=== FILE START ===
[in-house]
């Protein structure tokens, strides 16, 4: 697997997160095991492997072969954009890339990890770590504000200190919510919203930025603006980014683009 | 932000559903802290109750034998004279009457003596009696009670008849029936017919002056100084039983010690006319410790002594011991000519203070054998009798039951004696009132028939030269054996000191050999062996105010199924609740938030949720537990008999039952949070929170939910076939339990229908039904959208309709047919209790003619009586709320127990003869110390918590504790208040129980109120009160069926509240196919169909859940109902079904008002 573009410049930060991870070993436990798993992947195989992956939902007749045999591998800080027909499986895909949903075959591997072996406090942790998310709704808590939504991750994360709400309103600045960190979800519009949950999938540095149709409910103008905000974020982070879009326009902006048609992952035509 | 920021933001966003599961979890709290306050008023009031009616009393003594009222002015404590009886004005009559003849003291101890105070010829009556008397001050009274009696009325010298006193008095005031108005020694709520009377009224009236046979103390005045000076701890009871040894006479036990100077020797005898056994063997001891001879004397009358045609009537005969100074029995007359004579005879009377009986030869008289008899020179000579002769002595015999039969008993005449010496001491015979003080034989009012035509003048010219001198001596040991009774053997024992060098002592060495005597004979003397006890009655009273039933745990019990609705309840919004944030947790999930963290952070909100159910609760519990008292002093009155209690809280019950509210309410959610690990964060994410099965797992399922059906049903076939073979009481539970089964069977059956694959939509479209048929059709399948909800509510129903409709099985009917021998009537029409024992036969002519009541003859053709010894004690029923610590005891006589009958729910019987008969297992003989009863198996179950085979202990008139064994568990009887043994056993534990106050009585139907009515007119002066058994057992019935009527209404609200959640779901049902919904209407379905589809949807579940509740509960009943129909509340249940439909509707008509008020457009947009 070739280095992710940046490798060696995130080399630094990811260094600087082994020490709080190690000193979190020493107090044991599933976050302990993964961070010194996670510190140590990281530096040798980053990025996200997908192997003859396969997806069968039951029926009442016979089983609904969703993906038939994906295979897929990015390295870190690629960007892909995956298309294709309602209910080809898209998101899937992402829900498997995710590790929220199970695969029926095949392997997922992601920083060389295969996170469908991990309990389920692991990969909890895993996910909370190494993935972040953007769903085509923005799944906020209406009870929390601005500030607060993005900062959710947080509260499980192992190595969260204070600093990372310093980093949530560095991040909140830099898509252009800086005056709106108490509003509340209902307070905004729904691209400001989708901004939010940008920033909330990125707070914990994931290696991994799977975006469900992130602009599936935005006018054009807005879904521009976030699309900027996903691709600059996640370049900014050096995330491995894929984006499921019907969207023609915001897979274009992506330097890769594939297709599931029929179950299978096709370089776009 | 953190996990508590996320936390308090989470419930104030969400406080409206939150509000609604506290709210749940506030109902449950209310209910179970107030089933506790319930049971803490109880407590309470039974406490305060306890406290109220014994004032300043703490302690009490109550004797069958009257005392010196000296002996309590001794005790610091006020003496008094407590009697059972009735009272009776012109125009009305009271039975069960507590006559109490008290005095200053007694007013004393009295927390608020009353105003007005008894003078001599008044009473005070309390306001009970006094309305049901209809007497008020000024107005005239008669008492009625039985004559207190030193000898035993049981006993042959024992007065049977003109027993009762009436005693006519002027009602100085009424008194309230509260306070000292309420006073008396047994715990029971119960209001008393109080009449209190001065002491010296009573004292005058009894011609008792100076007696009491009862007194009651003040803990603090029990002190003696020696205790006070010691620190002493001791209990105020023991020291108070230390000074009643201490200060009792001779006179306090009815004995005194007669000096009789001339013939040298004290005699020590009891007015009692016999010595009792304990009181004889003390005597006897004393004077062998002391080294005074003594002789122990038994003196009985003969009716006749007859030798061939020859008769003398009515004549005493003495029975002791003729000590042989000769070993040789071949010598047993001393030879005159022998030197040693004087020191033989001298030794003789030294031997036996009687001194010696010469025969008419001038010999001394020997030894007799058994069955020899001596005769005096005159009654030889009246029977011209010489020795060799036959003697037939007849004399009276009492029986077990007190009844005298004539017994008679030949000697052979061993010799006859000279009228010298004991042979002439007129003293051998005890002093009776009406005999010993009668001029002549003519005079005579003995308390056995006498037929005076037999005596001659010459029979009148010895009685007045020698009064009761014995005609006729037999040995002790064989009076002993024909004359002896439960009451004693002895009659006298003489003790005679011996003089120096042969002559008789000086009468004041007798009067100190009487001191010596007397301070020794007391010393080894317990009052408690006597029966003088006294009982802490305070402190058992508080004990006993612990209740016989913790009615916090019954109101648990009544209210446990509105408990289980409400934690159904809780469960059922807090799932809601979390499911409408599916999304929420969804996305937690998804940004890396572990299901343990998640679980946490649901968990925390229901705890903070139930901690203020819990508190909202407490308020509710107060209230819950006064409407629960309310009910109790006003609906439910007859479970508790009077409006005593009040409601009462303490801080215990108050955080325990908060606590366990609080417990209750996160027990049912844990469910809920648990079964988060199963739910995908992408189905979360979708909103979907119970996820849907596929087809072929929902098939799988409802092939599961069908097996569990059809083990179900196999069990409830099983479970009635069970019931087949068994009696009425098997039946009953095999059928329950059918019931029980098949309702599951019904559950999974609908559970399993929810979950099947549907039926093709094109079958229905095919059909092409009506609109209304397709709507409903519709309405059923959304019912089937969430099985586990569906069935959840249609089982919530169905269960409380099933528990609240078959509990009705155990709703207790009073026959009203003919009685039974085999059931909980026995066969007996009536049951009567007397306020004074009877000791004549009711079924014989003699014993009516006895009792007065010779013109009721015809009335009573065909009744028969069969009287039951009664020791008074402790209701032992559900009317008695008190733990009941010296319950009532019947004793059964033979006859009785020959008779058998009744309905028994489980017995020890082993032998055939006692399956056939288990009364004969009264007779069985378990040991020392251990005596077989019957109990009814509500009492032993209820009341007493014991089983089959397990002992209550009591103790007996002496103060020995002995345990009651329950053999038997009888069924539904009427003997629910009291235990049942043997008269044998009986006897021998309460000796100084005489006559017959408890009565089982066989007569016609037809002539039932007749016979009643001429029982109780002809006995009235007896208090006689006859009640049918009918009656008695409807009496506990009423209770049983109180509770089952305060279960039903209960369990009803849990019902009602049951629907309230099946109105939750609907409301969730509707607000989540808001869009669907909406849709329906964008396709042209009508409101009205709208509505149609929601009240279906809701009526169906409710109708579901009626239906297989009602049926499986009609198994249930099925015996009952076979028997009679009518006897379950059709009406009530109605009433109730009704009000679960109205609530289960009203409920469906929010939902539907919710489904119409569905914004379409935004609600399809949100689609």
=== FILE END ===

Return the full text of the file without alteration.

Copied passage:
[in-house]
């Protein structure tokens, strides 16, 4: 697997997160095991492997072969954009890339990890770590504000200190919510919203930025603006980014683009 | 932000559903802290109750034998004279009457003596009696009670008849029936017919002056100084039983010690006319410790002594011991000519203070054998009798039951004696009132028939030269054996000191050999062996105010199924609740938030949720537990008999039952949070929170939910076939339990229908039904959208309709047919209790003619009586709320127990003869110390918590504790208040129980109120009160069926509240196919169909859940109902079904008002 573009410049930060991870070993436990798993992947195989992956939902007749045999591998800080027909499986895909949903075959591997072996406090942790998310709704808590939504991750994360709400309103600045960190979800519009949950999938540095149709409910103008905000974020982070879009326009902006048609992952035509 | 920021933001966003599961979890709290306050008023009031009616009393003594009222002015404590009886004005009559003849003291101890105070010829009556008397001050009274009696009325010298006193008095005031108005020694709520009377009224009236046979103390005045000076701890009871040894006479036990100077020797005898056994063997001891001879004397009358045609009537005969100074029995007359004579005879009377009986030869008289008899020179000579002769002595015999039969008993005449010496001491015979003080034989009012035509003048010219001198001596040991009774053997024992060098002592060495005597004979003397006890009655009273039933745990019990609705309840919004944030947790999930963290952070909100159910609760519990008292002093009155209690809280019950509210309410959610690990964060994410099965797992399922059906049903076939073979009481539970089964069977059956694959939509479209048929059709399948909800509510129903409709099985009917021998009537029409024992036969002519009541003859053709010894004690029923610590005891006589009958729910019987008969297992003989009863198996179950085979202990008139064994568990009887043994056993534990106050009585139907009515007119002066058994057992019935009527209404609200959640779901049902919904209407379905589809949807579940509740509960009943129909509340249940439909509707008509008020457009947009 070739280095992710940046490798060696995130080399630094990811260094600087082994020490709080190690000193979190020493107090044991599933976050302990993964961070010194996670510190140590990281530096040798980053990025996200997908192997003859396969997806069968039951029926009442016979089983609904969703993906038939994906295979897929990015390295870190690629960007892909995956298309294709309602209910080809898209998101899937992402829900498997995710590790929220199970695969029926095949392997997922992601920083060389295969996170469908991990309990389920692991990969909890895993996910909370190494993935972040953007769903085509923005799944906020209406009870929390601005500030607060993005900062959710947080509260499980192992190595969260204070600093990372310093980093949530560095991040909140830099898509252009800086005056709106108490509003509340209902307070905004729904691209400001989708901004939010940008920033909330990125707070914990994931290696991994799977975006469900992130602009599936935005006018054009807005879904521009976030699309900027996903691709600059996640370049900014050096995330491995894929984006499921019907969207023609915001897979274009992506330097890769594939297709599931029929179950299978096709370089776009 | 953190996990508590996320936390308090989470419930104030969400406080409206939150509000609604506290709210749940506030109902449950209310209910179970107030089933506790319930049971803490109880407590309470039974406490305060306890406290109220014994004032300043703490302690009490109550004797069958009257005392010196000296002996309590001794005790610091006020003496008094407590009697059972009735009272009776012109125009009305009271039975069960507590006559109490008290005095200053007694007013004393009295927390608020009353105003007005008894003078001599008044009473005070309390306001009970006094309305049901209809007497008020000024107005005239008669008492009625039985004559207190030193000898035993049981006993042959024992007065049977003109027993009762009436005693006519002027009602100085009424008194309230509260306070000292309420006073008396047994715990029971119960209001008393109080009449209190001065002491010296009573004292005058009894011609008792100076007696009491009862007194009651003040803990603090029990002190003696020696205790006070010691620190002493001791209990105020023991020291108070230390000074009643201490200060009792001779006179306090009815004995005194007669000096009789001339013939040298004290005699020590009891007015009692016999010595009792304990009181004889003390005597006897004393004077062998002391080294005074003594002789122990038994003196009985003969009716006749007859030798061939020859008769003398009515004549005493003495029975002791003729000590042989000769070993040789071949010598047993001393030879005159022998030197040693004087020191033989001298030794003789030294031997036996009687001194010696010469025969008419001038010999001394020997030894007799058994069955020899001596005769005096005159009654030889009246029977011209010489020795060799036959003697037939007849004399009276009492029986077990007190009844005298004539017994008679030949000697052979061993010799006859000279009228010298004991042979002439007129003293051998005890002093009776009406005999010993009668001029002549003519005079005579003995308390056995006498037929005076037999005596001659010459029979009148010895009685007045020698009064009761014995005609006729037999040995002790064989009076002993024909004359002896439960009451004693002895009659006298003489003790005679011996003089120096042969002559008789000086009468004041007798009067100190009487001191010596007397301070020794007391010393080894317990009052408690006597029966003088006294009982802490305070402190058992508080004990006993612990209740016989913790009615916090019954109101648990009544209210446990509105408990289980409400934690159904809780469960059922807090799932809601979390499911409408599916999304929420969804996305937690998804940004890396572990299901343990998640679980946490649901968990925390229901705890903070139930901690203020819990508190909202407490308020509710107060209230819950006064409407629960309310009910109790006003609906439910007859479970508790009077409006005593009040409601009462303490801080215990108050955080325990908060606590366990609080417990209750996160027990049912844990469910809920648990079964988060199963739910995908992408189905979360979708909103979907119970996820849907596929087809072929929902098939799988409802092939599961069908097996569990059809083990179900196999069990409830099983479970009635069970019931087949068994009696009425098997039946009953095999059928329950059918019931029980098949309702599951019904559950999974609908559970399993929810979950099947549907039926093709094109079958229905095919059909092409009506609109209304397709709507409903519709309405059923959304019912089937969430099985586990569906069935959840249609089982919530169905269960409380099933528990609240078959509990009705155990709703207790009073026959009203003919009685039974085999059931909980026995066969007996009536049951009567007397306020004074009877000791004549009711079924014989003699014993009516006895009792007065010779013109009721015809009335009573065909009744028969069969009287039951009664020791008074402790209701032992559900009317008695008190733990009941010296319950009532019947004793059964033979006859009785020959008779058998009744309905028994489980017995020890082993032998055939006692399956056939288990009364004969009264007779069985378990040991020392251990005596077989019957109990009814509500009492032993209820009341007493014991089983089959397990002992209550009591103790007996002496103060020995002995345990009651329950053999038997009888069924539904009427003997629910009291235990049942043997008269044998009986006897021998309460000796100084005489006559017959408890009565089982066989007569016609037809002539039932007749016979009643001429029982109780002809006995009235007896208090006689006859009640049918009918009656008695409807009496506990009423209770049983109180509770089952305060279960039903209960369990009803849990019902009602049951629907309230099946109105939750609907409301969730509707607000989540808001869009669907909406849709329906964008396709042209009508409101009205709208509505149609929601009240279906809701009526169906409710109708579901009626239906297989009602049926499986009609198994249930099925015996009952076979028997009679009518006897379950059709009406009530109605009433109730009704009000679960109205609530289960009203409920469906929010939902539907919710489904119409569905914004379409935004609600399809949100689609």